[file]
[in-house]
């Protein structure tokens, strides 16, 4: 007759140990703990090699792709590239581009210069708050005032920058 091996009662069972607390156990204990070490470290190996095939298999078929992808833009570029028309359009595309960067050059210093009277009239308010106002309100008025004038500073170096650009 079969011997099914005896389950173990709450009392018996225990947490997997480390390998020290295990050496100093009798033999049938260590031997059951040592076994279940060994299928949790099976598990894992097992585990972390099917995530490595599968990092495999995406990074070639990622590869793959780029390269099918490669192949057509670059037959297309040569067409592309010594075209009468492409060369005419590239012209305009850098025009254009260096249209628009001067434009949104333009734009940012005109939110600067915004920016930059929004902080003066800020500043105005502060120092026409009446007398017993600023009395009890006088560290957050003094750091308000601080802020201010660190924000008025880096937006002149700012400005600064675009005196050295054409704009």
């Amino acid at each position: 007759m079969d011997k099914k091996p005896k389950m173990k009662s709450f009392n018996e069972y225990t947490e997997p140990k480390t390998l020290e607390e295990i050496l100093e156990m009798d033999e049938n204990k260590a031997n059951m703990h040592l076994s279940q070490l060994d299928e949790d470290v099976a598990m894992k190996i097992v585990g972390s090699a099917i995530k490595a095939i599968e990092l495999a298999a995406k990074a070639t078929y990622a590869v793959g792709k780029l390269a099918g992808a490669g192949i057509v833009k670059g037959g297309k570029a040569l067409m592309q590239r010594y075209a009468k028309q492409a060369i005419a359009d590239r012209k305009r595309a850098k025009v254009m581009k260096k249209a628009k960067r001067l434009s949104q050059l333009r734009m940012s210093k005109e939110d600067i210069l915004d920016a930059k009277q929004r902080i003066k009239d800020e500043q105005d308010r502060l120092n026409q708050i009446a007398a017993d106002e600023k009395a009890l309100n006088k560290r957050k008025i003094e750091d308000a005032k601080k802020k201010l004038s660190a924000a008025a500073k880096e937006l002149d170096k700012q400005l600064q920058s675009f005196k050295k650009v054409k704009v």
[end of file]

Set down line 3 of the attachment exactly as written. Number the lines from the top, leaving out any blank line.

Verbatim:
């Amino acid at each position: 007759m079969d011997k099914k091996p005896k389950m173990k009662s709450f009392n018996e069972y225990t947490e997997p140990k480390t390998l020290e607390e295990i050496l100093e156990m009798d033999e049938n204990k260590a031997n059951m703990h040592l076994s279940q070490l060994d299928e949790d470290v099976a598990m894992k190996i097992v585990g972390s090699a099917i995530k490595a095939i599968e990092l495999a298999a995406k990074a070639t078929y990622a590869v793959g792709k780029l390269a099918g992808a490669g192949i057509v833009k670059g037959g297309k570029a040569l067409m592309q590239r010594y075209a009468k028309q492409a060369i005419a359009d590239r012209k305009r595309a850098k025009v254009m581009k260096k249209a628009k960067r001067l434009s949104q050059l333009r734009m940012s210093k005109e939110d600067i210069l915004d920016a930059k009277q929004r902080i003066k009239d800020e500043q105005d308010r502060l120092n026409q708050i009446a007398a017993d106002e600023k009395a009890l309100n006088k560290r957050k008025i003094e750091d308000a005032k601080k802020k201010l004038s660190a924000a008025a500073k880096e937006l002149d170096k700012q400005l600064q920058s675009f005196k050295k650009v054409k704009v």